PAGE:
Lawrence lives up the hill from Ubuntu, and it is her sprawling garden that provides most of the restaurant's produce; the rest comes from local farmers. In Lawrence's organic garden, crops are grown according to biodynamic methods, which treat the plants as part of a living, self-sustaining whole. They are carefully selected, arranged in adjacent beds, and rotated to keep the soil healthy. Kitchen staff work in the garden one morning a week, bringing the produce to the restaurant to clean it, then returning the compost scraps so they can nourish the soil.

Jeremy and Deanie told me about the constant inspiration they get from being around such extraordinary vegetables and fruits. For instance, they've been cooking with less butter and more vegetable juices and essences. And since juicing fresh produce for sauces leaves so much pulp—which usually gets thrown into the compost—they started dehydrating the pulp, reducing it to powder, and, along with olive oil and ground nuts, using it to flavor sauces. Jeremy told me he also likes to serve that pulp mixture, which he calls "soil," in little mounds into which one can dip a spear of asparagus or roll a bite of kohlrabi.

It wasn't until Alix and I were about to start our meal that I realized that, more than shame or uncertainty, what I felt most when I contemplated cooking with vegetables was fear. I feared my ignorance and my prejudices, and worse, what my appetites reveal about me. It is not that I get out of bed to devour pints of ice cream in the dark of night but that I am sure nothing simple and fresh will ever satisfy my basic hungers.

Appetizers came. As I nibbled a lavender-dusted almond, I looked down on a plate of asparagus that had been cut into various shapes and separated with pale slices of chèvre and little bright green dimples of nori sauce—which was like a dried-seaweed mayonnaise. The dish was almost too pretty to disturb but too tasty to leave untouched. There was also a plate of sliced radishes in various colors, laid out between little mounds of chopped black mushrooms that Jeremy called "caviar," that tasted less of salt and more of the garden. I took a bite of asparagus, and tried a slice of paper-thin white radish with a little chèvre. The light in the room was gold and pink, my mouth was salt and sweet, and my tongue seemed to have woken up. These were vegetables I recognized, but they tasted like nothing I knew. The flavors were a surprise, a seduction.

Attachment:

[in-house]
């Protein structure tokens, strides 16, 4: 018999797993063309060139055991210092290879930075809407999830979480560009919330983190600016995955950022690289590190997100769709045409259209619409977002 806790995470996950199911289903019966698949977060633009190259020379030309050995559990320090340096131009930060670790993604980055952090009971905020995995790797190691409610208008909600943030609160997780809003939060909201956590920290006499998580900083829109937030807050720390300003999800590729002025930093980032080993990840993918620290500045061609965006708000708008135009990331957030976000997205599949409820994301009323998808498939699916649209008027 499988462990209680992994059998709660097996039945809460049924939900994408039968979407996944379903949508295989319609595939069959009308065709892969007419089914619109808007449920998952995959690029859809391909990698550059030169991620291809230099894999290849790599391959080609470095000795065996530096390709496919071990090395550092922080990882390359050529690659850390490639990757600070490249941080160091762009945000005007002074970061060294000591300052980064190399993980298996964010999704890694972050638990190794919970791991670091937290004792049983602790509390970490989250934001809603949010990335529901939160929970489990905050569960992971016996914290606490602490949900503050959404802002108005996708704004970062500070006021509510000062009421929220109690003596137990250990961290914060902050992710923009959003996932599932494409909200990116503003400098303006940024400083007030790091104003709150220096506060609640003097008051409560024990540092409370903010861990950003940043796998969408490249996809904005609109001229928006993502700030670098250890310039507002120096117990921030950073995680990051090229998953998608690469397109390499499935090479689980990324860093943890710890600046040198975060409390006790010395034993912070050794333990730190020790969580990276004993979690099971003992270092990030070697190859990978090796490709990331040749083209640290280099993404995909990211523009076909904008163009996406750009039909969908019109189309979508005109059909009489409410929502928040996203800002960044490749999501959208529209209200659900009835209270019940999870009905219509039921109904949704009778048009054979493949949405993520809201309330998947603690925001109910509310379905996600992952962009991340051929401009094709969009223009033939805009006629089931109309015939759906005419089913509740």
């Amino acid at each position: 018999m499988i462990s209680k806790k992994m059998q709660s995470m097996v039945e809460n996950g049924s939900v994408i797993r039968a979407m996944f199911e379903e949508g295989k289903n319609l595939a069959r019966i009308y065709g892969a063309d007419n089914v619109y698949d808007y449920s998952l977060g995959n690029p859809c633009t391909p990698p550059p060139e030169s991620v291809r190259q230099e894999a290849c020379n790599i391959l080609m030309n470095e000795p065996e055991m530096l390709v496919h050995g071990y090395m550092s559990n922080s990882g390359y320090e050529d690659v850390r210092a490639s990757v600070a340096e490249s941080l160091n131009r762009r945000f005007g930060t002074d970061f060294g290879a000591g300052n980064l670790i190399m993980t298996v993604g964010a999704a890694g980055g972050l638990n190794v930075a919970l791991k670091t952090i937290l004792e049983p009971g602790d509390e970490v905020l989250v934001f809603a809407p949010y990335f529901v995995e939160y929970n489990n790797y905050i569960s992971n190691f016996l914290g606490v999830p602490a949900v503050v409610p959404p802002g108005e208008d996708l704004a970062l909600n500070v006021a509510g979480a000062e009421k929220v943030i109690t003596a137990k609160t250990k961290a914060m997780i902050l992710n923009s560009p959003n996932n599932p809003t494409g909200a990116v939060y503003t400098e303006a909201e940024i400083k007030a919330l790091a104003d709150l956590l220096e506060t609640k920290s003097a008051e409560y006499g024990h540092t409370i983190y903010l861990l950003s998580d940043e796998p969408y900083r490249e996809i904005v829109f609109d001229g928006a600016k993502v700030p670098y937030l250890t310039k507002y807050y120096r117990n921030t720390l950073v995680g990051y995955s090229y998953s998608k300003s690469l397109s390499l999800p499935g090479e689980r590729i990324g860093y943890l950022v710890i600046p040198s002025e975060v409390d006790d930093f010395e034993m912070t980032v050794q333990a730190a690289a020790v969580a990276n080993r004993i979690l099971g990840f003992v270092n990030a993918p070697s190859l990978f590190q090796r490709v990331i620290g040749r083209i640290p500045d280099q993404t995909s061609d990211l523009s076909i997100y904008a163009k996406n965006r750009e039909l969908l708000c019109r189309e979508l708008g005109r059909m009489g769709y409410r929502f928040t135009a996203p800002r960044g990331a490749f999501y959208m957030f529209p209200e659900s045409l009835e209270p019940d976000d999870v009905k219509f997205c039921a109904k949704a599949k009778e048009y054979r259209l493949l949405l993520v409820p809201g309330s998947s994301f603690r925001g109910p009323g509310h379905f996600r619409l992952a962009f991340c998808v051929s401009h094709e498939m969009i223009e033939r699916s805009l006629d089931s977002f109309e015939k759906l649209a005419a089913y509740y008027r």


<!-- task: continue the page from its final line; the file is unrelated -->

"Might not miss the meat too much," I started thinking. I tasted another purple radish. Had I ever had one of these before? I sipped a little wine and tried more of the nori sauce. How was this made? Could I make it at home? It might be worth the trouble to try. I wanted to run my fingertip across each plate, to taste the mushroom caviar with the asparagus or with the heirloom tomatoes salad , fragrant with juniper and basil, that had just been set on our table.

I have always liked beets, and those at Ubuntu came in half a dozen colors, fresh, sweet, with a pleasantly bitter snap, and cut into tiny squares chopped so fine they were a mosaic bed of color and intensity.

"I didn't know beets could taste like this!" I told the woman who brought the plate.

I started daydreaming about coming back for the cauliflower in a cast-iron pot , one of Jeremy's specialties, or the flatbread baked in Ubuntu's stone oven and showered with arugula and truffled Pecorino.

The desserts equaled the entrées in complexity and surprise: We had an intensely creamy white chocolate parfait brightened with Meyer lemon; a vanilla bean cheesecake topped with sour cherries and served in a jar; and roasted strawberries paired with watermelon ice, lime parfait, and edible flowers . Jeremy told me that Deanie's vegan floats (sublime concoctions like the creamsicle sorbet float with hibiscus-beet soda, citrus, and raspberries) are a huge hit with the meat-eating chefs who come to the restaurant. They love them.

Ubuntu's food is to be tasted slowly, remarked on, and tasted again. This is put-your-head-back-and-your-feet-up food, take-your-time-and-close-your-eyes food—and that I understand completely.

Did Ubuntu convert me? Did I go home to throw out all my meat-lover's cookbooks and start growing purple radishes in containers in the backyard? No. What Ubuntu did for me was wash away some of the worst of my guilt and fear, and let me begin to contemplate the idea of cooking a meatless meal without embarrassing myself. I find myself thinking in a new way about vegetables—far less puritanical and more adventuresome. When I see something mysterious and leafy at the farmers' market, I don't back away. I reach for it. I experiment—avoiding the almost tasteless plastic-wrapped vegetables in the supermarket and choosing produce that is new and tender and grown just down the road.

What Ubuntu showcases is an innovative style of cooking that welcomes experimentation and the fresh taste of vegetables not drenched in sauces or set to the side as an afterthought. This cooking slows the meal down. "Don't hurry," these dishes whisper. "Take your time." This food holds you in place like a good yoga stretch, and lets you feel yourself a part of something larger than appetite. Think about what you are eating and where you are. Realize how unique this peppery radish is, how surprising the contrast between three or four kinds of fresh greens.

For someone like me who has always been in a rush, too often late, and far too prone to ignoring what is happening in the moment, it is like a moment of prayer—or a reprise of that old California mantra "Be here now."

Get the recipes for 9 delicious vegetarian dishes from Ubuntu